NASCAR is testing a new car design scheduled to debut in its top-tier Cup Series in 2021, which would replace the sixth-generation race car that’s been run since 2013. In trying to get with the times, NASCAR is also testing a new transmission—a sequential in place of its long-run four-speed manual.
Cup Series driver Erik Jones was testing the new car this week at the 1.5-mile Homestead-Miami Speedway, and posted a video to Twitter confirming that a sequential, not the usual four-speed manual, was in the car for his test.
Jones said adjusting to the sequential was a challenge but would have its advantages on track, via NASCAR.com:
“I’ve never done anything other than normal H-pattern shifting in my career,” said Jones, who has been full time in the Cup Series since 2017. “You can bang right through the gears; we did a restart at the end of the day (Wednesday) and it was fun learning about that and how you can push that gear box. That really gets you excited for the road courses and what it’s going to be capable of there.”
Outside of NASCAR, four-speed manuals are pretty much unheard of. We live in an era of 10-speed automatics and seven-speed manuals, where we laugh at the Dodge Journey for using a four-speed automatic. Still, the NASCAR transmission is simple, strong and charmingly antiquated on the surface—and like Jones said, an H-pattern shifter is all drivers like him know.
But with this sequential testing, the H-pattern’s time may soon be over in the highest level of NASCAR. Jalopnik has asked NASCAR if other transmission types will be tested or if any official decision has been made on the sequential for 2021 yet, and will update this story if we hear back.
The car Jones was in, which NASCAR is calling the “next gen,” has been tested by Cup Series drivers three known times: at Richmond Raceway with Austin Dillon in October, at Phoenix Raceway with Joey Logano in December, and this week with Jones in Miami. We’d previously seen a photo showing a sequential shifter in the car Logano tested last month, and friend of Jalopnik Bozi Tatarevic wrote what he’d learned about the tested six-speed sequential transmission for Hagerty soon after.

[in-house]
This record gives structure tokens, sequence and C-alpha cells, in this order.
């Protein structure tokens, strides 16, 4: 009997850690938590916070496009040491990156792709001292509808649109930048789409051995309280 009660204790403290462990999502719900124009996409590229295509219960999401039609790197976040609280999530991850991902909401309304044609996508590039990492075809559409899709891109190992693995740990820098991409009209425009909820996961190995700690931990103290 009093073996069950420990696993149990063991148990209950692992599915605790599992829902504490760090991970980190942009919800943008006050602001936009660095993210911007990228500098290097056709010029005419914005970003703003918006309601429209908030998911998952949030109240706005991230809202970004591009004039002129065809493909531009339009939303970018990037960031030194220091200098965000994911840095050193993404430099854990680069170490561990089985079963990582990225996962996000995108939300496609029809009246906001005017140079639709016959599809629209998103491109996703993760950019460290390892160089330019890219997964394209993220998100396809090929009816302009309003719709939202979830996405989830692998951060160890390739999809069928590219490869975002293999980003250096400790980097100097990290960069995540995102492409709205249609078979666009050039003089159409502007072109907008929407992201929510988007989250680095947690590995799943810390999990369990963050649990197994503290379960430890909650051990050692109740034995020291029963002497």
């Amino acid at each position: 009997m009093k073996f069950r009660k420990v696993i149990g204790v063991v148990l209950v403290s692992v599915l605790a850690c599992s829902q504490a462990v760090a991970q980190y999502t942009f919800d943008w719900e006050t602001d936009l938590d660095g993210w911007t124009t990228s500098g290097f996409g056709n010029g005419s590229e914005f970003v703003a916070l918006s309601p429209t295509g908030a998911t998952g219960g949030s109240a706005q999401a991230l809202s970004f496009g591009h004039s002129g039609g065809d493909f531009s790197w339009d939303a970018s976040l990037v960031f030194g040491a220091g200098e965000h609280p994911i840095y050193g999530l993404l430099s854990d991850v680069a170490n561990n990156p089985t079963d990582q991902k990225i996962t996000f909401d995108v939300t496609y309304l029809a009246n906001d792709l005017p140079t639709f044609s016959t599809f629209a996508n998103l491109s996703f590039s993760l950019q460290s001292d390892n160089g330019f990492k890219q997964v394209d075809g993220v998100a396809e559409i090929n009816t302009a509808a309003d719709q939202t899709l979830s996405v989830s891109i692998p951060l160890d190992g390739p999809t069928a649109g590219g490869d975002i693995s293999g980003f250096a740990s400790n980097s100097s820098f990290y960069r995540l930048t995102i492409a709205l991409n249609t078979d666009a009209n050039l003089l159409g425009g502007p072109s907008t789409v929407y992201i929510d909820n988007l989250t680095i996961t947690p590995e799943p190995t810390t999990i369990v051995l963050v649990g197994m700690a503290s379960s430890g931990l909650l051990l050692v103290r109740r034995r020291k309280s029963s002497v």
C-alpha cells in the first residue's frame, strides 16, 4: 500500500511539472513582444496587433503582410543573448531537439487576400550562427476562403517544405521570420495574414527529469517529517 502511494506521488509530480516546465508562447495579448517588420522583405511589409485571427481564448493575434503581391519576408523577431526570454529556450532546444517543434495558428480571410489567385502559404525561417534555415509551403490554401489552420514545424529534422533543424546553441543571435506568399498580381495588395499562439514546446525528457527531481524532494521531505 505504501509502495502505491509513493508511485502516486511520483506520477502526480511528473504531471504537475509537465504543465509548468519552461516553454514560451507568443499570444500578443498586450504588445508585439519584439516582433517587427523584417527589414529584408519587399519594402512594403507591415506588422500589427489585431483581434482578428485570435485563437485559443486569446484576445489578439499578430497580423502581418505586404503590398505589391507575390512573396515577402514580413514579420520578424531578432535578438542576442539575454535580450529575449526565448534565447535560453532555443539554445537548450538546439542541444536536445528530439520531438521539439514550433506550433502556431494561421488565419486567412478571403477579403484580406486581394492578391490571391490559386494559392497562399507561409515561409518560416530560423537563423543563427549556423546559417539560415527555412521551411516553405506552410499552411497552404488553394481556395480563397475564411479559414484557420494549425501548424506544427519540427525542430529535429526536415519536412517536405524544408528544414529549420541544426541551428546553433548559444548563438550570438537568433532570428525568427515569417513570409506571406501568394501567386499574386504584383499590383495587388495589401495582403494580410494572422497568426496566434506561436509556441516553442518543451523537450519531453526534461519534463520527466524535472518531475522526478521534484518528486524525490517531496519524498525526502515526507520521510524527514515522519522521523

Potentially moving to a sequential transmission falls into the “modernization” category NASCAR seems to be exploring lately, including talks of hybrid power as soon as 2022. But NASCAR wouldn’t talk about the shifter or other details of the 2021 car when the Hagerty story published in December, telling Hagerty that although it has “made an incredible amount of progress” on the car, there were “many specifics” NASCAR would keep quiet until the appropriate time.
The appropriate time for the sequential must be now, since Jones’ Twitter video confirms to us that the transmission has appeared in more than one test of the 2021 car. That doesn’t solidify its place in 2021, but does mean that NASCAR’s taking it into serious consideration.
So send some positive vibes for NASCAR’s old-school manual, because NASCAR without it is a strange NASCAR to comprehend.
Update: Friday, Jan. 17, 2020 at 3:15 p.m. ET: A NASCAR spokesperson said the sanctioning body isn’t “getting into specifics on any systems or components” at this time, thus could not confirm or deny anything.